How's, which are the key issues when there is a problem,
    specifically a problem involving communication, or where
    maintaining the Network Connection is a high priority.

    Sure, without any doubts, hindsight reveals, know one anticipated
    the growth that the Computer Industry and the use of the Internet,
    has made over the past few decades. However, the question is whether
    or not this growth was instantaneous, or gradual.? Because only then
    could one begin some analysis using a Time Scaling, to determine
    whether or not the appropriate methods and decisions were made to
    either prevent or circumvent the onslaught of this 'Flooding of Use
    Problem'. And while this might appear as unwarranted criticism, one
    need only a moment to reflect upon the financial budget and the size
    of my research staff vs. that of any of the Governments or
    Corporations who now command the Industry and the Standards by which
    we are forced to adhere. In other words, why can't everyone
    participate in the Change, which imposes a profound effect upon our
    daily lives. Or why must any individual be forced to suffer, because
    they are in disagreement with the status quo. Needless to say, this
    is not about pretending to be or become some person noted in
    history, nor exclaiming some foolish right to be better than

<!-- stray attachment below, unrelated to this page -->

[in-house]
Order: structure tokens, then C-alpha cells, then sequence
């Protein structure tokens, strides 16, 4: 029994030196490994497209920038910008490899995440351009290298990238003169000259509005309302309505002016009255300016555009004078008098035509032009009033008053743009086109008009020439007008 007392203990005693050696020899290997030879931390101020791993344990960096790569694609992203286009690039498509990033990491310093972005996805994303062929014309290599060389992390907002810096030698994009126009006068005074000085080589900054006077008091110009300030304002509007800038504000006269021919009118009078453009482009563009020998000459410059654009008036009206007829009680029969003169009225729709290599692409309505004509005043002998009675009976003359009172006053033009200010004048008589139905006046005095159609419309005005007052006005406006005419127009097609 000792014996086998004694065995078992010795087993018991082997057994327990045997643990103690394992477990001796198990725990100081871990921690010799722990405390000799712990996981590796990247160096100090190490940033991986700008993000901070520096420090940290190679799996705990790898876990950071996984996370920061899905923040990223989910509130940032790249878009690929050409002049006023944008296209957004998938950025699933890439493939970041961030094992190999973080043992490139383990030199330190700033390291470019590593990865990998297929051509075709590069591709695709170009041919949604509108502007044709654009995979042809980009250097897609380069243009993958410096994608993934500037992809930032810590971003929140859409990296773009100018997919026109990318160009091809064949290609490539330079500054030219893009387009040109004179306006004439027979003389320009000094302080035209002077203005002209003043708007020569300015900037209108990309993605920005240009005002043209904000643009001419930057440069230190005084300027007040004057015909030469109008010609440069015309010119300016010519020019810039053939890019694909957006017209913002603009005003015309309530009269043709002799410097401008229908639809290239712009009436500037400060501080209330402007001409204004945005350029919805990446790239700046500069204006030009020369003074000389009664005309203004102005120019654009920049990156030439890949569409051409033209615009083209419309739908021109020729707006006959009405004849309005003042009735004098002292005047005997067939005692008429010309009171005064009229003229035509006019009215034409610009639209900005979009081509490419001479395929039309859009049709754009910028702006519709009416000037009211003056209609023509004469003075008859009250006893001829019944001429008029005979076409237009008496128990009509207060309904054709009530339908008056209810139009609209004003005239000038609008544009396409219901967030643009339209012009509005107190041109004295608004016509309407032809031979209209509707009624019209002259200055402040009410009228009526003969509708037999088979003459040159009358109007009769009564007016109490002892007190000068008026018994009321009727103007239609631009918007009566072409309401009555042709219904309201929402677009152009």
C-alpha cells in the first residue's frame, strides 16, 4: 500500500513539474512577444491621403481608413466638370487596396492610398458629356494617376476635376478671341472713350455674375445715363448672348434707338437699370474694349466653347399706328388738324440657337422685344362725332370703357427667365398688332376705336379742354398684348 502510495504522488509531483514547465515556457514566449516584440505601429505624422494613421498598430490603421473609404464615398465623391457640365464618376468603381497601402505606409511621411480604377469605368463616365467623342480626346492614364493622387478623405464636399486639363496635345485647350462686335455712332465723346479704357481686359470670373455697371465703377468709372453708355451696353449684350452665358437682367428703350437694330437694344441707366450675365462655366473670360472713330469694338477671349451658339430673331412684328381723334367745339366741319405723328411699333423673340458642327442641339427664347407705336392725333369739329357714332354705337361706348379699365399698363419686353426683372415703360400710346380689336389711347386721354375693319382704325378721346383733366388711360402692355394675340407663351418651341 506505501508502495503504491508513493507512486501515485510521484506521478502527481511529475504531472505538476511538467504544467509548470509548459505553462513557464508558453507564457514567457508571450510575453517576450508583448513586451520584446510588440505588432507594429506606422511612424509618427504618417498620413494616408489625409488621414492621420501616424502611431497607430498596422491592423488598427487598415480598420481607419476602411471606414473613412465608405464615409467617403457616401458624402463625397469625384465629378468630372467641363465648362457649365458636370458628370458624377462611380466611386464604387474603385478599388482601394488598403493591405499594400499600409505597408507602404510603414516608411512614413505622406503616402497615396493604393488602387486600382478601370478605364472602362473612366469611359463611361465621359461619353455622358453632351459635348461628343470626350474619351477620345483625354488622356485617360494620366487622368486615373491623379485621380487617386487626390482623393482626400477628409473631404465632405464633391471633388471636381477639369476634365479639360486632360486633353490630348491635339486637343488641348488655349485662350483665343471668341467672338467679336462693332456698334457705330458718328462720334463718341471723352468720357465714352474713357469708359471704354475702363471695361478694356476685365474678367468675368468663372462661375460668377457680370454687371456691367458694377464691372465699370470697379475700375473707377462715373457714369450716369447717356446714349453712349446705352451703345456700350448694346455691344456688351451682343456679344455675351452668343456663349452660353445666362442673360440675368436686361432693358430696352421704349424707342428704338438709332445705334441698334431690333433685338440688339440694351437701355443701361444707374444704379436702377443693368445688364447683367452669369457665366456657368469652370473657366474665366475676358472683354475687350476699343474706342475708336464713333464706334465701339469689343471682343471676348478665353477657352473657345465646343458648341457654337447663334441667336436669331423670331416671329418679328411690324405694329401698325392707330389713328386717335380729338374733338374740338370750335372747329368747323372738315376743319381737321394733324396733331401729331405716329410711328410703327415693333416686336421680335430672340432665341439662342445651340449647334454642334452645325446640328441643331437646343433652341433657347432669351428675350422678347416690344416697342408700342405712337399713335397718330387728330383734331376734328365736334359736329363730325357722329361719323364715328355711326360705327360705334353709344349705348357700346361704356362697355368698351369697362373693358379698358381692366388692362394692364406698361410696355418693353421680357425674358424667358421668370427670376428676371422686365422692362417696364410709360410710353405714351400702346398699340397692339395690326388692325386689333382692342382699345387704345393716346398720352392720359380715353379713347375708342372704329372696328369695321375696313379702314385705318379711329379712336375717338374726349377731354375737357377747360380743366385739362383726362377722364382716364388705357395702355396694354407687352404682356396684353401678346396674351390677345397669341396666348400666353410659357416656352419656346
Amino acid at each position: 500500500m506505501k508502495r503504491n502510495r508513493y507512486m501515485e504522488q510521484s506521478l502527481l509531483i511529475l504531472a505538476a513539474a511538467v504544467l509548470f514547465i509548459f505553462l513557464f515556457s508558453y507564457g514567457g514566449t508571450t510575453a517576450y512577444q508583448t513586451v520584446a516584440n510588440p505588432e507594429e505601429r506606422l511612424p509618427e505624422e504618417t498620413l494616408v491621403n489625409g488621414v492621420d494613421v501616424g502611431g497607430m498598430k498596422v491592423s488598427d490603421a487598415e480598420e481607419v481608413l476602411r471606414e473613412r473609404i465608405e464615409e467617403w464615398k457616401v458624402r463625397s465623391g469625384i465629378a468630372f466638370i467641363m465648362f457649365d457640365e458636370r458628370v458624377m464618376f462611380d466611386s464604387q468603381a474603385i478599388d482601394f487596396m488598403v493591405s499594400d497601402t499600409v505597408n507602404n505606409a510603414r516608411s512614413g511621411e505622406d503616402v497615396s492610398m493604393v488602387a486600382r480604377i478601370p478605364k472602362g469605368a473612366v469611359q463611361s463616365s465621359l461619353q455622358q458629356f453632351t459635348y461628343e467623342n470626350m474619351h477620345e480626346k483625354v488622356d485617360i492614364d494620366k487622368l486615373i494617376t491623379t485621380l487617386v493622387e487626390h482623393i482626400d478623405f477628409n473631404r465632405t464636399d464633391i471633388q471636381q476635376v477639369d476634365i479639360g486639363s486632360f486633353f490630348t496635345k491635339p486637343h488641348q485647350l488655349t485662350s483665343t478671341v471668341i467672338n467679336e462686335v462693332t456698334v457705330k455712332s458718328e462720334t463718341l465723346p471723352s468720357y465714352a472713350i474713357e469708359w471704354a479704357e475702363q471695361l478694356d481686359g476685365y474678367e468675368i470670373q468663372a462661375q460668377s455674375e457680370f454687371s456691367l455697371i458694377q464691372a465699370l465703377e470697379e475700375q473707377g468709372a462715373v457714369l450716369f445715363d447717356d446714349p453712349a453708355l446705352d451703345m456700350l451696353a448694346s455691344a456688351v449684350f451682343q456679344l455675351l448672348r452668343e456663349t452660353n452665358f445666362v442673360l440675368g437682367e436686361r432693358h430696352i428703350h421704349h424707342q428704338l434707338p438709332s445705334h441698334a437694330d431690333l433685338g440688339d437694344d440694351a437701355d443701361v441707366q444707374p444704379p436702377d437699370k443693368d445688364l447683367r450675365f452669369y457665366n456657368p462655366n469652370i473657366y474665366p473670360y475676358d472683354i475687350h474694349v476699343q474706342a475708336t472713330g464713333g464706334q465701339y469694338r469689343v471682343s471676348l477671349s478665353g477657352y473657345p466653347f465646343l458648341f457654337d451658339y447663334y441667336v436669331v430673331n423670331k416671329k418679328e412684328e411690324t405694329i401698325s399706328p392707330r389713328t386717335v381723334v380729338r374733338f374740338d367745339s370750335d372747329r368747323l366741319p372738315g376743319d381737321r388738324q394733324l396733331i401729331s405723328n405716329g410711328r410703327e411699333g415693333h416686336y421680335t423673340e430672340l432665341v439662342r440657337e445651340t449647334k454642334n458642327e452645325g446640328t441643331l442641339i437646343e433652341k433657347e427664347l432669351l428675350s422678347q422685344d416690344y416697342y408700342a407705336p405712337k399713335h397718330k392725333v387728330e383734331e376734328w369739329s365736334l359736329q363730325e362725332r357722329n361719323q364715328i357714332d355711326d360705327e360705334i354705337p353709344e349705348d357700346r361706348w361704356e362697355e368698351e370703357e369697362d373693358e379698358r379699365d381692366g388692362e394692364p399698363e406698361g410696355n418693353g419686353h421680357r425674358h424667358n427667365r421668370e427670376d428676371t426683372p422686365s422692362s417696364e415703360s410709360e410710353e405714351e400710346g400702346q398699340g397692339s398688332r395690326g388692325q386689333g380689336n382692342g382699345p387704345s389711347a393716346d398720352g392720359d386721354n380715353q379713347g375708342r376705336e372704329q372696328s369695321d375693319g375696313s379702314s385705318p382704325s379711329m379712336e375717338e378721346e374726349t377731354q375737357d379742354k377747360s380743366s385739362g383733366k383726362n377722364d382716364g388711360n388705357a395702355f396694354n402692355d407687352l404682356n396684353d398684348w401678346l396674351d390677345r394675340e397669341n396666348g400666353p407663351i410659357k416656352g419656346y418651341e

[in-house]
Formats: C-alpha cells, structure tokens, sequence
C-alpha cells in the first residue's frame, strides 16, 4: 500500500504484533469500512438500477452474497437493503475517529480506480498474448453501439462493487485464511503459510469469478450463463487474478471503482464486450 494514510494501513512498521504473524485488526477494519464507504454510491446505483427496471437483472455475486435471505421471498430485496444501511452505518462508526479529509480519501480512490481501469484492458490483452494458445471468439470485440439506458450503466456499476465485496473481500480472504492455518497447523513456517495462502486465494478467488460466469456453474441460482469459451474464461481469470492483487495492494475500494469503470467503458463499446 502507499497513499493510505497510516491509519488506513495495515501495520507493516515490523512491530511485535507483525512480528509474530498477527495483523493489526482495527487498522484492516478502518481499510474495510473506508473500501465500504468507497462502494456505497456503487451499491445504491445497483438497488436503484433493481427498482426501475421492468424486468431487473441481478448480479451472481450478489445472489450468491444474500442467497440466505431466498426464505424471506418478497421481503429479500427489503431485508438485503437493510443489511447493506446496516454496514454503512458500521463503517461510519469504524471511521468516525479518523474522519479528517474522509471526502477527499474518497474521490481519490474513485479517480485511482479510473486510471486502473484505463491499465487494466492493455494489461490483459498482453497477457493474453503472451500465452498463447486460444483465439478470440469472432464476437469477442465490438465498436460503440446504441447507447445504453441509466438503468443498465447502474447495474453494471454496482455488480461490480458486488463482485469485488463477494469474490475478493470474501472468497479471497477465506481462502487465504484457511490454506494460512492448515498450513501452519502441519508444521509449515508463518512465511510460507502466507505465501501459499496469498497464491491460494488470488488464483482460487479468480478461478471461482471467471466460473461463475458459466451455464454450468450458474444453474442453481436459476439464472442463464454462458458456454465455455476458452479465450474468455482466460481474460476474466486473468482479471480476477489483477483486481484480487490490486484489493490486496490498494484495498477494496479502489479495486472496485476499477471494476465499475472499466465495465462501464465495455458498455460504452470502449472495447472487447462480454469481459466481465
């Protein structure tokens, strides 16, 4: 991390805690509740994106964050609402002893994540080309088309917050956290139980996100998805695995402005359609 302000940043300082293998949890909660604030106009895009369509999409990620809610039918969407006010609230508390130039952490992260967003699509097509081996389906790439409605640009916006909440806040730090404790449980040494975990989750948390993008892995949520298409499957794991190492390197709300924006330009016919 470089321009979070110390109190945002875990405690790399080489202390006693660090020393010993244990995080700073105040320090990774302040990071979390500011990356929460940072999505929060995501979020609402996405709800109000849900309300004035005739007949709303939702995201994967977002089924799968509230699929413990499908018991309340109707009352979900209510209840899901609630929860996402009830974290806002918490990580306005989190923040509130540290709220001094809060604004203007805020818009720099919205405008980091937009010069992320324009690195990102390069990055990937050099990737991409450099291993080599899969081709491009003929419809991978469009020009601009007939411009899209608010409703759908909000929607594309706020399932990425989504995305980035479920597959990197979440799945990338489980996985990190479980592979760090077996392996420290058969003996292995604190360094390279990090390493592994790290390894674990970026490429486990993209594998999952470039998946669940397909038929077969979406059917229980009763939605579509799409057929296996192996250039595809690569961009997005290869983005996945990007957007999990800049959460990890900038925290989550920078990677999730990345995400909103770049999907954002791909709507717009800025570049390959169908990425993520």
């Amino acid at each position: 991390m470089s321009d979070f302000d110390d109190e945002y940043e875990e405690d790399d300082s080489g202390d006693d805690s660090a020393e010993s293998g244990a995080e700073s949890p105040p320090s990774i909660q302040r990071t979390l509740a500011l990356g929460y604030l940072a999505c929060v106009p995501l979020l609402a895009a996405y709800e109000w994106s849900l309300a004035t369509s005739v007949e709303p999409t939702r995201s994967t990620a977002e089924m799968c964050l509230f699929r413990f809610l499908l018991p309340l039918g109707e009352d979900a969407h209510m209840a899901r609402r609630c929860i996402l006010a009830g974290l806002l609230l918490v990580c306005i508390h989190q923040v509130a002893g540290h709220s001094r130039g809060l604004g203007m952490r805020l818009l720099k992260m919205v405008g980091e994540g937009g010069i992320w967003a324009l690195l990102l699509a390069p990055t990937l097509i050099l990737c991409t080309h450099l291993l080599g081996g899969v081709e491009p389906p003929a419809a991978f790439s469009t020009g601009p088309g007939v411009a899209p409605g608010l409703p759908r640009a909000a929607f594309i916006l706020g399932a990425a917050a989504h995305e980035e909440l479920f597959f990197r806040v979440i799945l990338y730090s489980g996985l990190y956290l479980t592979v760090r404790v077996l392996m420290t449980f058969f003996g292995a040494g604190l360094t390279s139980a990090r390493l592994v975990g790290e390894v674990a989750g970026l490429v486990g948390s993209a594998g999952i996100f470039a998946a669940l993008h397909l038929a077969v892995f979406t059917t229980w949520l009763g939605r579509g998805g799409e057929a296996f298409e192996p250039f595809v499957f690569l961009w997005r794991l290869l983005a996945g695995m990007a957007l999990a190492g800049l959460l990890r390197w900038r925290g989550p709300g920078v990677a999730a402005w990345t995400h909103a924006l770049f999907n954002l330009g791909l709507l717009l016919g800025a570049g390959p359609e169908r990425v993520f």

someone, because whether you are right or wrong it will eventually
    show in the work and accomplishments that command the attention of
    the public.

    Nevertheless, I believe there is a better approach to this dilemma,
    in which we do not have to suffer from the loss of simplicity. And
    this solution does necessarily not mean the elimination of the IPv6
    Protocol either.

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Re-Defining the Role of the IPv6 Protocol             December 17, 2002

Chapter I: Examining the Task and the Comparison of The Binary, The
                      Integer, and The HEX Numbers

    There is at least one assumption, which seems unquestionably clear;
    Any New application for an IP Address from Internic would result in
    the assignment of an IP Address defined by the IPv6 Protocol
    Specification. So one can conclude, that the Network Engineer must
    either convert an existing IP Address into the HEX specification
    defined by the IPv6 Protocol, or the Network Addressing Scheme using
    the Hex notation be configured without the need for conversion. In
    either case, the task, depending upon the size of the Network, can
    range from difficult to daunting, because the HEX notation is not
    familiar, and will, from time to time, require translation.  In
    other words, if you can not imagine the difficulty, then observe
    the Translation given in Table 1A.

                             TABLE 1A

           DECIMAL           BINARY          Hexadecimal

             0                0000              0X00
             1                0001              0X01
             2                0010              0X02
             3                0011              0X03
             4                0100              0X04
             5                0101              0X05
             6                0110              0X06
             7                0111              0X07
             8                1000              0X08